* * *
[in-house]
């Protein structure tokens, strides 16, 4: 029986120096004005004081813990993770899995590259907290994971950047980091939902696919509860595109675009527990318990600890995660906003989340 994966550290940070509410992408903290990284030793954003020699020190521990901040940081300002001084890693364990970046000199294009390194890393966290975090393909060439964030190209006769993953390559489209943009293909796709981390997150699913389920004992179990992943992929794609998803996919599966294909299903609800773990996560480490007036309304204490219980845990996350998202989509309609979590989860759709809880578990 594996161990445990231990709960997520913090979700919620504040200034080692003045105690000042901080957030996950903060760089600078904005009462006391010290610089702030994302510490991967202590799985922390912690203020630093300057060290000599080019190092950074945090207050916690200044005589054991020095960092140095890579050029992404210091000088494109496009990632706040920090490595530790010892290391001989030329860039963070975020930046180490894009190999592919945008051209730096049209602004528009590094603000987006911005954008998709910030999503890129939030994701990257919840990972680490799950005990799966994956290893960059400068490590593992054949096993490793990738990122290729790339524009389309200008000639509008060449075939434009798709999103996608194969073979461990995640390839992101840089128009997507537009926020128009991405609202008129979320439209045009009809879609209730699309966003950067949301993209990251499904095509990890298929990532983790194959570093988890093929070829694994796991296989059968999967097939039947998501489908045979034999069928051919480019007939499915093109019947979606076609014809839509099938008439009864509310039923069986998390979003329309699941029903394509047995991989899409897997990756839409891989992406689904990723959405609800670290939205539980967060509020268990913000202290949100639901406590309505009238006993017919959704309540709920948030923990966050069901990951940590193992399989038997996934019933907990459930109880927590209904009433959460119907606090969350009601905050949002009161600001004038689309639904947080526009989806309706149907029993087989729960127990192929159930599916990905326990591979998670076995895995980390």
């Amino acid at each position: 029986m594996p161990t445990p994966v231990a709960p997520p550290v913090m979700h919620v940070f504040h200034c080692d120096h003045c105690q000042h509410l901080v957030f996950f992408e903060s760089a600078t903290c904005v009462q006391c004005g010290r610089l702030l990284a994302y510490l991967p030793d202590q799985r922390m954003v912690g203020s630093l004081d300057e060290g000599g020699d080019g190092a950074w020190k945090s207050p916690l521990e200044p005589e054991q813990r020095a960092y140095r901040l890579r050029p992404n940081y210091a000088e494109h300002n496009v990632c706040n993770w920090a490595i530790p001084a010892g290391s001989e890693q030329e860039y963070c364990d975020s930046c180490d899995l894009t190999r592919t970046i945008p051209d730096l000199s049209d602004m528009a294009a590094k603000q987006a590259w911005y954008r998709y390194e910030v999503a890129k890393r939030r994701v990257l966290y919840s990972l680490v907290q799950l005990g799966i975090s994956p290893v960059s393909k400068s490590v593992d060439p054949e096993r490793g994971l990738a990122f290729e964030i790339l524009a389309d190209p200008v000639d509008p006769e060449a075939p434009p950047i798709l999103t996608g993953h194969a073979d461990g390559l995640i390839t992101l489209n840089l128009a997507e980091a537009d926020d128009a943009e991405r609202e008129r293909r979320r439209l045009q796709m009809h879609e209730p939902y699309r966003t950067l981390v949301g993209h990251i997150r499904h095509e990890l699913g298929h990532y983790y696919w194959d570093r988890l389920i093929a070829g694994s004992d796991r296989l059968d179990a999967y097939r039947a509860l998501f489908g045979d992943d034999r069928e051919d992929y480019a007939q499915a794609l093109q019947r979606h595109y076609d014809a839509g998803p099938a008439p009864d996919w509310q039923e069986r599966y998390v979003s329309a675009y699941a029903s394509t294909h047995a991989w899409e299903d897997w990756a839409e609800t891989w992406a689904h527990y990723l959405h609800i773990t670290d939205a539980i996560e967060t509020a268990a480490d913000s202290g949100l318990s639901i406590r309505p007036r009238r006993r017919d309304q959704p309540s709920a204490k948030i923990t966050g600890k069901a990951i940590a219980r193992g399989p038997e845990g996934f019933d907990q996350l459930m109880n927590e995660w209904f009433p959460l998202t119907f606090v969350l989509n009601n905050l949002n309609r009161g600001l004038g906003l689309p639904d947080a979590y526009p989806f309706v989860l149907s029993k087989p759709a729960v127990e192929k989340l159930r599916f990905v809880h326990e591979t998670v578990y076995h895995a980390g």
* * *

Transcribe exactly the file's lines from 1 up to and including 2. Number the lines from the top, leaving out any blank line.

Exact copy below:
[in-house]
């Protein structure tokens, strides 16, 4: 029986120096004005004081813990993770899995590259907290994971950047980091939902696919509860595109675009527990318990600890995660906003989340 994966550290940070509410992408903290990284030793954003020699020190521990901040940081300002001084890693364990970046000199294009390194890393966290975090393909060439964030190209006769993953390559489209943009293909796709981390997150699913389920004992179990992943992929794609998803996919599966294909299903609800773990996560480490007036309304204490219980845990996350998202989509309609979590989860759709809880578990 594996161990445990231990709960997520913090979700919620504040200034080692003045105690000042901080957030996950903060760089600078904005009462006391010290610089702030994302510490991967202590799985922390912690203020630093300057060290000599080019190092950074945090207050916690200044005589054991020095960092140095890579050029992404210091000088494109496009990632706040920090490595530790010892290391001989030329860039963070975020930046180490894009190999592919945008051209730096049209602004528009590094603000987006911005954008998709910030999503890129939030994701990257919840990972680490799950005990799966994956290893960059400068490590593992054949096993490793990738990122290729790339524009389309200008000639509008060449075939434009798709999103996608194969073979461990995640390839992101840089128009997507537009926020128009991405609202008129979320439209045009009809879609209730699309966003950067949301993209990251499904095509990890298929990532983790194959570093988890093929070829694994796991296989059968999967097939039947998501489908045979034999069928051919480019007939499915093109019947979606076609014809839509099938008439009864509310039923069986998390979003329309699941029903394509047995991989899409897997990756839409891989992406689904990723959405609800670290939205539980967060509020268990913000202290949100639901406590309505009238006993017919959704309540709920948030923990966050069901990951940590193992399989038997996934019933907990459930109880927590209904009433959460119907606090969350009601905050949002009161600001004038689309639904947080526009989806309706149907029993087989729960127990192929159930599916990905326990591979998670076995895995980390």